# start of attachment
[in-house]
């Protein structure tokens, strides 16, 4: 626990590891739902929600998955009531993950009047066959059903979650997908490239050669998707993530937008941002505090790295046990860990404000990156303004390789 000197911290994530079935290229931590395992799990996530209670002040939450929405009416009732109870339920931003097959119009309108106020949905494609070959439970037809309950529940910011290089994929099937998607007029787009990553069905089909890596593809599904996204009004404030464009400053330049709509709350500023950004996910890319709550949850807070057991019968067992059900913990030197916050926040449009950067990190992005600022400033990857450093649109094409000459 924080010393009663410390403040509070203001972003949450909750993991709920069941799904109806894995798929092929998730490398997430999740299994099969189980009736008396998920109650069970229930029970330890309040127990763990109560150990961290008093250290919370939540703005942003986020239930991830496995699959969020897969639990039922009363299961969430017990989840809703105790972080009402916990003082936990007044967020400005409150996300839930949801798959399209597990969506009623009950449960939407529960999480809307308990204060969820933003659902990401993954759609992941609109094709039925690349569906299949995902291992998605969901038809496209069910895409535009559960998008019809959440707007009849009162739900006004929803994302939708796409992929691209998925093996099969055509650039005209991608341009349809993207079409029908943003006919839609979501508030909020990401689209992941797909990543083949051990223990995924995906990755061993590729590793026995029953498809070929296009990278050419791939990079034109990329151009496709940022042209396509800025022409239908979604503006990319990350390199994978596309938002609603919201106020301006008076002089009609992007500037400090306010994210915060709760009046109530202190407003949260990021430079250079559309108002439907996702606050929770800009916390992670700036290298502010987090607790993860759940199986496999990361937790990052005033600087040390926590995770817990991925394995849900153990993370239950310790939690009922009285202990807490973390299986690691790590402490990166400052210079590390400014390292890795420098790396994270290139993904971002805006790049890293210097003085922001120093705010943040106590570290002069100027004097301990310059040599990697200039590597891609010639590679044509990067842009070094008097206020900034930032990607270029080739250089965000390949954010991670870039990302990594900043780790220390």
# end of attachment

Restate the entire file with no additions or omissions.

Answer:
[in-house]
């Protein structure tokens, strides 16, 4: 626990590891739902929600998955009531993950009047066959059903979650997908490239050669998707993530937008941002505090790295046990860990404000990156303004390789 000197911290994530079935290229931590395992799990996530209670002040939450929405009416009732109870339920931003097959119009309108106020949905494609070959439970037809309950529940910011290089994929099937998607007029787009990553069905089909890596593809599904996204009004404030464009400053330049709509709350500023950004996910890319709550949850807070057991019968067992059900913990030197916050926040449009950067990190992005600022400033990857450093649109094409000459 924080010393009663410390403040509070203001972003949450909750993991709920069941799904109806894995798929092929998730490398997430999740299994099969189980009736008396998920109650069970229930029970330890309040127990763990109560150990961290008093250290919370939540703005942003986020239930991830496995699959969020897969639990039922009363299961969430017990989840809703105790972080009402916990003082936990007044967020400005409150996300839930949801798959399209597990969506009623009950449960939407529960999480809307308990204060969820933003659902990401993954759609992941609109094709039925690349569906299949995902291992998605969901038809496209069910895409535009559960998008019809959440707007009849009162739900006004929803994302939708796409992929691209998925093996099969055509650039005209991608341009349809993207079409029908943003006919839609979501508030909020990401689209992941797909990543083949051990223990995924995906990755061993590729590793026995029953498809070929296009990278050419791939990079034109990329151009496709940022042209396509800025022409239908979604503006990319990350390199994978596309938002609603919201106020301006008076002089009609992007500037400090306010994210915060709760009046109530202190407003949260990021430079250079559309108002439907996702606050929770800009916390992670700036290298502010987090607790993860759940199986496999990361937790990052005033600087040390926590995770817990991925394995849900153990993370239950310790939690009922009285202990807490973390299986690691790590402490990166400052210079590390400014390292890795420098790396994270290139993904971002805006790049890293210097003085922001120093705010943040106590570290002069100027004097301990310059040599990697200039590597891609010639590679044509990067842009070094008097206020900034930032990607270029080739250089965000390949954010991670870039990302990594900043780790220390």